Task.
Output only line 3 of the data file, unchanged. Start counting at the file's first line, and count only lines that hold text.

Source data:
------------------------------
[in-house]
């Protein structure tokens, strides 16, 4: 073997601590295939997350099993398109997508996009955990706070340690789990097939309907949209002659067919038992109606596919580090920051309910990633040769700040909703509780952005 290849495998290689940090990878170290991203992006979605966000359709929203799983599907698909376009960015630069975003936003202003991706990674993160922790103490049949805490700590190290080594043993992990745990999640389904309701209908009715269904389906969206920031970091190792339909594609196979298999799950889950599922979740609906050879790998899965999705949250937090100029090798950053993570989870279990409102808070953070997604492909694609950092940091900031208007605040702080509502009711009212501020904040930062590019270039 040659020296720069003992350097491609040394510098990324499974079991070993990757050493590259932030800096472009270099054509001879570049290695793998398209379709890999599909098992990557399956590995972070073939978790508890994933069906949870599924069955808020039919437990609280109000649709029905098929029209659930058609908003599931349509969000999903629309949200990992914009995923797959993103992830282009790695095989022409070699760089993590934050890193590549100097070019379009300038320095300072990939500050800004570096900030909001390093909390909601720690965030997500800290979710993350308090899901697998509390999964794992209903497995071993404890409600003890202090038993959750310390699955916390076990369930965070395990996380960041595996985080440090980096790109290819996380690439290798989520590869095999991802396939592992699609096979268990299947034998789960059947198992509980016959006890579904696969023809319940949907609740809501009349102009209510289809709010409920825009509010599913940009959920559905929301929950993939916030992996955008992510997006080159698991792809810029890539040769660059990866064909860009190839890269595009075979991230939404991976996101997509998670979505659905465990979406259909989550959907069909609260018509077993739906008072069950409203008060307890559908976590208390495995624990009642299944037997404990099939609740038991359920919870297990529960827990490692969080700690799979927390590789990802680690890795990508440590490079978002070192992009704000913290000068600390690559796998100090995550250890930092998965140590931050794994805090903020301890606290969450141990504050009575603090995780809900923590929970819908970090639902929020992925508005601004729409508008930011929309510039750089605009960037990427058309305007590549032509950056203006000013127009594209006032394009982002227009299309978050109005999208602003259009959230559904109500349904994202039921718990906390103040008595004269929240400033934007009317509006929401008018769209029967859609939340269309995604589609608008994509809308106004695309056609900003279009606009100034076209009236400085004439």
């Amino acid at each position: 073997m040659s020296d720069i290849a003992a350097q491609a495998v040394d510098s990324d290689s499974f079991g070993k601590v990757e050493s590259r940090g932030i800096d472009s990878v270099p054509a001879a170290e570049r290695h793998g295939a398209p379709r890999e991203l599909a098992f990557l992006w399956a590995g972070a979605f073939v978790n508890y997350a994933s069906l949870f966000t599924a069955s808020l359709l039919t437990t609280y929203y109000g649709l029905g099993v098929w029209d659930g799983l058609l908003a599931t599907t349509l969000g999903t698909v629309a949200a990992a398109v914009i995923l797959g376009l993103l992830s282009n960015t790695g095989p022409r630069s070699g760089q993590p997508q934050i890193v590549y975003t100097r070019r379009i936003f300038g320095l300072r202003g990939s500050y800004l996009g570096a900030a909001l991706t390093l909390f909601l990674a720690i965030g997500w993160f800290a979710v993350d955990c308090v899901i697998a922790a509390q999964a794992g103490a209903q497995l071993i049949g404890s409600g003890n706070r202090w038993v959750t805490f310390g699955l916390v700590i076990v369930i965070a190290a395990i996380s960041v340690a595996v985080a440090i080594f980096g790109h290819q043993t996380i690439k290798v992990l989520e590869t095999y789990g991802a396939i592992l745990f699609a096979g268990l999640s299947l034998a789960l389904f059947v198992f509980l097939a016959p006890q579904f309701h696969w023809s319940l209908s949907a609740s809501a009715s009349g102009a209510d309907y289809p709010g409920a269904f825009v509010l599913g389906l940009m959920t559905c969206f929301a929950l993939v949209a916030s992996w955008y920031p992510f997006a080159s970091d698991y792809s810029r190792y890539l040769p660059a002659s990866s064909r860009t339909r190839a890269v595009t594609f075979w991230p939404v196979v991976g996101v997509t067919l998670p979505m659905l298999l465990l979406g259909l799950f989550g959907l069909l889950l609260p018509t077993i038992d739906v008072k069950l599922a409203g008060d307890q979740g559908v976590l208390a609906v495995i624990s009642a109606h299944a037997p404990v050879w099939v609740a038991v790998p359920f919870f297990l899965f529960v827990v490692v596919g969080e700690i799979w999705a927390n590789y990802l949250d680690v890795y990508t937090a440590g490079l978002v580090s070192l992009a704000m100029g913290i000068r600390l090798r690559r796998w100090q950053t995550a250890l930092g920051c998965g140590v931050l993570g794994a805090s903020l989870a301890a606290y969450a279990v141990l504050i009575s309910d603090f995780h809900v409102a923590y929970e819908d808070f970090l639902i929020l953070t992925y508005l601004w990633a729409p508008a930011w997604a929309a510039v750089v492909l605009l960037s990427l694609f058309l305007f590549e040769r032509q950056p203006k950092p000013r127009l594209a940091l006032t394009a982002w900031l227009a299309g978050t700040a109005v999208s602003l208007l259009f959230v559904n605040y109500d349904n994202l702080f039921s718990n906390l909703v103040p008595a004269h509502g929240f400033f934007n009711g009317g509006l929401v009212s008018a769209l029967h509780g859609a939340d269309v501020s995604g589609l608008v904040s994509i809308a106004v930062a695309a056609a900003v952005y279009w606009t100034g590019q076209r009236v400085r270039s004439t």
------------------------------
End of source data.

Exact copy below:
């Amino acid at each position: 073997m040659s020296d720069i290849a003992a350097q491609a495998v040394d510098s990324d290689s499974f079991g070993k601590v990757e050493s590259r940090g932030i800096d472009s990878v270099p054509a001879a170290e570049r290695h793998g295939a398209p379709r890999e991203l599909a098992f990557l992006w399956a590995g972070a979605f073939v978790n508890y997350a994933s069906l949870f966000t599924a069955s808020l359709l039919t437990t609280y929203y109000g649709l029905g099993v098929w029209d659930g799983l058609l908003a599931t599907t349509l969000g999903t698909v629309a949200a990992a398109v914009i995923l797959g376009l993103l992830s282009n960015t790695g095989p022409r630069s070699g760089q993590p997508q934050i890193v590549y975003t100097r070019r379009i936003f300038g320095l300072r202003g990939s500050y800004l996009g570096a900030a909001l991706t390093l909390f909601l990674a720690i965030g997500w993160f800290a979710v993350d955990c308090v899901i697998a922790a509390q999964a794992g103490a209903q497995l071993i049949g404890s409600g003890n706070r202090w038993v959750t805490f310390g699955l916390v700590i076990v369930i965070a190290a395990i996380s960041v340690a595996v985080a440090i080594f980096g790109h290819q043993t996380i690439k290798v992990l989520e590869t095999y789990g991802a396939i592992l745990f699609a096979g268990l999640s299947l034998a789960l389904f059947v198992f509980l097939a016959p006890q579904f309701h696969w023809s319940l209908s949907a609740s809501a009715s009349g102009a209510d309907y289809p709010g409920a269904f825009v509010l599913g389906l940009m959920t559905c969206f929301a929950l993939v949209a916030s992996w955008y920031p992510f997006a080159s970091d698991y792809s810029r190792y890539l040769p660059a002659s990866s064909r860009t339909r190839a890269v595009t594609f075979w991230p939404v196979v991976g996101v997509t067919l998670p979505m659905l298999l465990l979406g259909l799950f989550g959907l069909l889950l609260p018509t077993i038992d739906v008072k069950l599922a409203g008060d307890q979740g559908v976590l208390a609906v495995i624990s009642a109606h299944a037997p404990v050879w099939v609740a038991v790998p359920f919870f297990l899965f529960v827990v490692v596919g969080e700690i799979w999705a927390n590789y990802l949250d680690v890795y990508t937090a440590g490079l978002v580090s070192l992009a704000m100029g913290i000068r600390l090798r690559r796998w100090q950053t995550a250890l930092g920051c998965g140590v931050l993570g794994a805090s903020l989870a301890a606290y969450a279990v141990l504050i009575s309910d603090f995780h809900v409102a923590y929970e819908d808070f970090l639902i929020l953070t992925y508005l601004w990633a729409p508008a930011w997604a929309a510039v750089v492909l605009l960037s990427l694609f058309l305007f590549e040769r032509q950056p203006k950092p000013r127009l594209a940091l006032t394009a982002w900031l227009a299309g978050t700040a109005v999208s602003l208007l259009f959230v559904n605040y109500d349904n994202l702080f039921s718990n906390l909703v103040p008595a004269h509502g929240f400033f934007n009711g009317g509006l929401v009212s008018a769209l029967h509780g859609a939340d269309v501020s995604g589609l608008v904040s994509i809308a106004v930062a695309a056609a900003v952005y279009w606009t100034g590019q076209r009236v400085r270039s004439t």